There are calls for a controversial reading intervention program, which has been used in 960 NSW public schools since 1984, to be dumped after the state’s own education department found it was going more harm than good.
The controversial program – called Reading Recovery – has been running in schools for more than two decades.
However a government-led evaluation of the program’s effectiveness by the NSW Department of Education's Centre for Education Statistics and Evaluation found that it was helping just one-in-three students.
The man who led the evaluation – Professor Kevin Wheldall from Macquarie University – is now calling on the state’s Education Minister, Adrian Piccoli, to scrap the program altogether before it is again rolled out this year at a cost of more than $50m.
“Minister, for the sake of the children for whose education you are responsible, I urge you to show regard for the research findings on Reading Recovery, including those from your own department,” he wrote.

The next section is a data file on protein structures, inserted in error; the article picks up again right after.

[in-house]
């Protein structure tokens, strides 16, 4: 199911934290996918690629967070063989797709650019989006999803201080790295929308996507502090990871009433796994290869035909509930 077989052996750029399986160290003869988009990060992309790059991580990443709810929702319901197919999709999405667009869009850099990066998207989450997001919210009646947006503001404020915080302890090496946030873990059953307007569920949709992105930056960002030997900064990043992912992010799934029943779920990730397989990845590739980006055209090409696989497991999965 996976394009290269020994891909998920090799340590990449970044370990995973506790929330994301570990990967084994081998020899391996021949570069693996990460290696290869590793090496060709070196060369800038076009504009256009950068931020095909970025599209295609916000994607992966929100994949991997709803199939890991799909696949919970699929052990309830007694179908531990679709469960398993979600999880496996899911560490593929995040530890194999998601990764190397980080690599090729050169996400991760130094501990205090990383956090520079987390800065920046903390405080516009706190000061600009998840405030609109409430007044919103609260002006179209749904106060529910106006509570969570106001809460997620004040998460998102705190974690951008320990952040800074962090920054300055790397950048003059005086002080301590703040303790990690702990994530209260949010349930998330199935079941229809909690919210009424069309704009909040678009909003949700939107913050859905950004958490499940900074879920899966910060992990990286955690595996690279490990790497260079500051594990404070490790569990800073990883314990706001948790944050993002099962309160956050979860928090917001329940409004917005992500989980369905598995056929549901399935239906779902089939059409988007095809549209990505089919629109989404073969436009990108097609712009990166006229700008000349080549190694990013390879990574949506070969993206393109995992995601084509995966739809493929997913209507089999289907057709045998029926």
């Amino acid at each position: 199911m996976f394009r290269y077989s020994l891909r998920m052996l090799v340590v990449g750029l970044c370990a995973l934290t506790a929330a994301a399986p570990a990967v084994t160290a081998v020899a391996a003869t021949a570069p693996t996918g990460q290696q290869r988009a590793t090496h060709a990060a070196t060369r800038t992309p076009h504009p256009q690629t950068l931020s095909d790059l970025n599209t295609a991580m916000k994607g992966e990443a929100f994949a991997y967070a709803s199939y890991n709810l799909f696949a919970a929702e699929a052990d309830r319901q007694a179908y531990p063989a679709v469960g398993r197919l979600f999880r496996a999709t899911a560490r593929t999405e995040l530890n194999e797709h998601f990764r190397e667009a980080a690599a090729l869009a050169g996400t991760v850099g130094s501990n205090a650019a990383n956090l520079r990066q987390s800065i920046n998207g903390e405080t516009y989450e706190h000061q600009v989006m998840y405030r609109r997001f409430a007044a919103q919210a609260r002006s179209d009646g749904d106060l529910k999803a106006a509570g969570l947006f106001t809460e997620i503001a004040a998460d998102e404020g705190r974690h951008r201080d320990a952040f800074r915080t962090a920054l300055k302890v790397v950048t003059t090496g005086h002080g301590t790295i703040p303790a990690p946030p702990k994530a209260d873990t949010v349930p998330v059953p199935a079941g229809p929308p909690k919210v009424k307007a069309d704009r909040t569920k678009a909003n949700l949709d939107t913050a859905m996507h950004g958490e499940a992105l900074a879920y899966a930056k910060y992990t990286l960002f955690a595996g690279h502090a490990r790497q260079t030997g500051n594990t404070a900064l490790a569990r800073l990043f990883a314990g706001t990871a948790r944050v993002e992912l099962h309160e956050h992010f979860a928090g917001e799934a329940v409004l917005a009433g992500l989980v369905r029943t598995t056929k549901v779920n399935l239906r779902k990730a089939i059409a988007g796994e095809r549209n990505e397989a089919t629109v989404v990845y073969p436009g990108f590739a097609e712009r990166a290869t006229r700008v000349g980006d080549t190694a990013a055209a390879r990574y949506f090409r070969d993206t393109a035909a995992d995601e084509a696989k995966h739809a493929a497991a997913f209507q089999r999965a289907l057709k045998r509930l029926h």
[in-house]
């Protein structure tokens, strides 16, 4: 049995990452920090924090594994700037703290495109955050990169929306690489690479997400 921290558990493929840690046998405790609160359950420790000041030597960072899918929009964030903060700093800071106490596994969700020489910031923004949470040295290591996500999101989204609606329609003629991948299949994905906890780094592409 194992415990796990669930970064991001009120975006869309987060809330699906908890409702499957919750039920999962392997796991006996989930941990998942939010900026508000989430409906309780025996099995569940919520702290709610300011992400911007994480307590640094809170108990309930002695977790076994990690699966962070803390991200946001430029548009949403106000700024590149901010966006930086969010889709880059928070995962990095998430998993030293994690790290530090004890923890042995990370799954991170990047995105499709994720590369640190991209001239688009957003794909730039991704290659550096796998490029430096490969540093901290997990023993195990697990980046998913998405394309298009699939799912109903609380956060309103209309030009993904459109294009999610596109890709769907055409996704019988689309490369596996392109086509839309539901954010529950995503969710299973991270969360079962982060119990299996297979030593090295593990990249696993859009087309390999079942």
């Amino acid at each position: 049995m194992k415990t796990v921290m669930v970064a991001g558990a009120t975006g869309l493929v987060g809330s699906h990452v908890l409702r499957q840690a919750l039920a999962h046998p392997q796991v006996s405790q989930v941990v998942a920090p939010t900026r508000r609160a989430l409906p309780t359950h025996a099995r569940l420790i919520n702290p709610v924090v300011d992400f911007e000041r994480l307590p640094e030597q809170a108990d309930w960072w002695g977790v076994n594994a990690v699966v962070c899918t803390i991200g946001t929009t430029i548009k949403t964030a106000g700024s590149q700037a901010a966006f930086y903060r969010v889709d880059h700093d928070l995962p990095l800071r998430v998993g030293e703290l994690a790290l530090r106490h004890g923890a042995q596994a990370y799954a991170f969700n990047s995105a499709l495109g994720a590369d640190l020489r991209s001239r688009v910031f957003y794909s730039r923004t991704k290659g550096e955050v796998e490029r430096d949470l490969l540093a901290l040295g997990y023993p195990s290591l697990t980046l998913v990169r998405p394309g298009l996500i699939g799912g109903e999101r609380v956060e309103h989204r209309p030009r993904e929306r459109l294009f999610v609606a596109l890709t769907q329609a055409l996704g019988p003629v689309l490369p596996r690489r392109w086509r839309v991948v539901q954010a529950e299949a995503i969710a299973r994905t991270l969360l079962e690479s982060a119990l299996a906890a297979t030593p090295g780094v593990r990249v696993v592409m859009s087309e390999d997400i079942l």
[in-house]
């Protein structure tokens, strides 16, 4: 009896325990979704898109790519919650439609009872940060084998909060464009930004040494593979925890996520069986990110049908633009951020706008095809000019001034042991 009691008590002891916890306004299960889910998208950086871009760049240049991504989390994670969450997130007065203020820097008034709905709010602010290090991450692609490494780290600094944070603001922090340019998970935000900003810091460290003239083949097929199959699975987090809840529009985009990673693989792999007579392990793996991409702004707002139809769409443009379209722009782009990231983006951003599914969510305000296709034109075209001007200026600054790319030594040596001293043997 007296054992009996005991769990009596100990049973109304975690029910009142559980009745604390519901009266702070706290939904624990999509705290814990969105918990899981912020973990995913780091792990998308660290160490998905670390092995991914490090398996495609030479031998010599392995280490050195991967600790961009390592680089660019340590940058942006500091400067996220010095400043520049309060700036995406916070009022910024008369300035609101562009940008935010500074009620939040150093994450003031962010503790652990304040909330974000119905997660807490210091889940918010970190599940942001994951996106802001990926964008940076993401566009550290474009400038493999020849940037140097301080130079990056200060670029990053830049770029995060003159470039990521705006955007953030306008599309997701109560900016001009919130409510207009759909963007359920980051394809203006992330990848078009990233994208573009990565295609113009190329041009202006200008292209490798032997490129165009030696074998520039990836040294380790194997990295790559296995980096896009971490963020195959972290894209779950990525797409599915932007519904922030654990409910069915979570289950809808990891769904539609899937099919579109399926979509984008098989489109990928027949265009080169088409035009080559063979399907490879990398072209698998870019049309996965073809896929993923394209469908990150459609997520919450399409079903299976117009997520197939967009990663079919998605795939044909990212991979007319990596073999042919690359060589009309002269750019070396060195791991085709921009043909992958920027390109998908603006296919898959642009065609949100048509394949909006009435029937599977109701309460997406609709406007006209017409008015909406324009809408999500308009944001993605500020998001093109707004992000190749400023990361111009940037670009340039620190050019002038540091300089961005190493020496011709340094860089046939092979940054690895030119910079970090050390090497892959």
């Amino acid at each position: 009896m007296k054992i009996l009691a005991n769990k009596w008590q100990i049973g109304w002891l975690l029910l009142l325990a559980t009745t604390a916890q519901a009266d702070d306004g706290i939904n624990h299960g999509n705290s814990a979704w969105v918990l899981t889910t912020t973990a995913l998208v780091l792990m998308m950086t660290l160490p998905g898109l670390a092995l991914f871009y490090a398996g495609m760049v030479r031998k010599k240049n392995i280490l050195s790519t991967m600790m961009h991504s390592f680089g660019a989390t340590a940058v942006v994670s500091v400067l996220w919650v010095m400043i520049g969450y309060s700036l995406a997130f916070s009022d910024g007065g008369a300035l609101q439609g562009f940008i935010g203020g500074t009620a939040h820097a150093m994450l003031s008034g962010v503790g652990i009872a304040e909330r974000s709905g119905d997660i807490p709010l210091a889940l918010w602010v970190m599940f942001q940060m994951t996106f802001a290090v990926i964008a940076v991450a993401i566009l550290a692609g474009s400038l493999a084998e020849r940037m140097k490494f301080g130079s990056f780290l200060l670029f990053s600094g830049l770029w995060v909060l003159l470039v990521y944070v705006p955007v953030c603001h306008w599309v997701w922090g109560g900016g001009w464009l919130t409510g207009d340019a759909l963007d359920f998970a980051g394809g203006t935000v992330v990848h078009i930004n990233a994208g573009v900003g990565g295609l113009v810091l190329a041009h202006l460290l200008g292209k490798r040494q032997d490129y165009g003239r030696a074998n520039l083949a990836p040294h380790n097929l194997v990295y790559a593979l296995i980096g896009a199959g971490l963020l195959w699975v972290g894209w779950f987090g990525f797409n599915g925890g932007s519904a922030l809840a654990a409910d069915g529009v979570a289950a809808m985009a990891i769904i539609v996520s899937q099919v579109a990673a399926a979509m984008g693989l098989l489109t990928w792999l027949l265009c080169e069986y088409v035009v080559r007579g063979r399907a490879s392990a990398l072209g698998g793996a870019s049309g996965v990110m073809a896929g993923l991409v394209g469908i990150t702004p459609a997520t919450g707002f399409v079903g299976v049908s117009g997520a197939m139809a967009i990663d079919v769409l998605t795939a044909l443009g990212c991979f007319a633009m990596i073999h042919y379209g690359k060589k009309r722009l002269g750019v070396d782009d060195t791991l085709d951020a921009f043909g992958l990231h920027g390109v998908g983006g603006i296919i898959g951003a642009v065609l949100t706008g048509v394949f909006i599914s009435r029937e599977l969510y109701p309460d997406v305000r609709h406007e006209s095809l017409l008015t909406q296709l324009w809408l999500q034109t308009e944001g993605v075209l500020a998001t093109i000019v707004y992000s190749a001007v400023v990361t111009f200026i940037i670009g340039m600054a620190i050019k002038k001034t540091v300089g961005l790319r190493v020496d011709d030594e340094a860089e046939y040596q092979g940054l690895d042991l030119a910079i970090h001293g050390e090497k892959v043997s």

“(And) to provide educational leadership by discontinuing the earmarked funding for this program of marginal utility.”
However, Lila Mularczyk NSW Secondary Principals Council (NSWSPC) president, told The Educator that in her experience parent and teacher commentary around the program had been “most impressive”.
“Teachers involved in the Reading Recovery Program have spoken of the significant and valuable professional development for themselves. This of course translates back into the classroom for a greater number of students,” she said.
“The Reading Recovery Program is but one of a suite of programs used in Primary Schools to support early literacy development.”